Xeromphalina campanella

Scientific name:  Xeromphalina campanella (Batsch)
Derivation of name:  Campan- means "bell" and ella is
diminutive. Campanella means "small bells."
Synonyms:  Omphalopsis campanella (Batsch) O. K.
Common name(s):  Fuzzy foot; Golden trumpets; Bell
Phylum:   Basidiomycota
Order:   Agaricales
Family:   Mycenaceae
Occurrence on wood substrate:  Saprobic; in dense
clusters on decaying conifer wood; May through November.
Dimensions: Caps 0.3-2.5 cm wide; stipes 1-5 cm long and
0.5-3 mm thick.    
Cap:  Brownish-yellow to orange-yellow or yellowish,
darker in the depressed center; smooth; shiny; margin
Gills: Decurrent; with crossveins; pale yellow or orange.
Spore print: Buff or whitish.
Stipe: Yellowish at apex, reddish-brown toward base; base
covered with tuft of orange or tawny mycelium.
Veil: Absent.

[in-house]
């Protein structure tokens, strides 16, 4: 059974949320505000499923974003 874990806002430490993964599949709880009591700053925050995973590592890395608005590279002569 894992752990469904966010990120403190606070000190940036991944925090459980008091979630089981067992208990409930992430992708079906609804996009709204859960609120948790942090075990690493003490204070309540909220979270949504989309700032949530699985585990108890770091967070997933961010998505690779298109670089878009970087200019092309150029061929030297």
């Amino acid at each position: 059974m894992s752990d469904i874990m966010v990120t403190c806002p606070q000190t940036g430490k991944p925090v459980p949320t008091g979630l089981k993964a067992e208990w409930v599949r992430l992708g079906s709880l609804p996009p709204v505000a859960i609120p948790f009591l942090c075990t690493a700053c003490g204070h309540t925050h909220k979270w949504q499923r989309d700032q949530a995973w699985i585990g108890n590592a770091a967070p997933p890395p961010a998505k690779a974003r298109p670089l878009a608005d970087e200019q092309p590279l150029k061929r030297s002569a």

Edibility: Inedible.
Comments:  Xeromphalina kauffmanii is nearly
identical but grows on hardwood. In the field, the two
species are difficult to distinguish if the identity of the
wood substrate is unknown.  

More information at MushroomExpert.com:   
More information at TomVolkFungi.net:

Figure 1. Xeromphalina campanella growing on the
remains of a rotting hemlock stump. Photo © Gary

Figure 2. A common habitat of Xeromphalina campanella
is decaying, moss-covered wood. Photo © William Roody.

Figure 3.  The stipes are often curved away from the
substrate. Photo © Pam Kaminski.

Figure 4. Do they look like "little bells?"
Photo © Pam Kaminski.

Figure 5. A dense, cespitose cluster. Photo © Steve Nelsen.

Figure 6. The gills of Xeromphalina campanella are
decurrent and crossveined. Can you see the veinlike tissue
connecting one gill to another? Photo © Gary Emberger.

Figure 7. Stipes are yellowish at apex, reddish-brown
toward base; bases are covered with tufts of orangish
mycelium. Photo © Gary Emberger.

Figure 8. The tuft of tawny hairs (hyphae) at the base of the
stipe gives rise to the common name fuzzy foot.
Photo © Gary Emberger.


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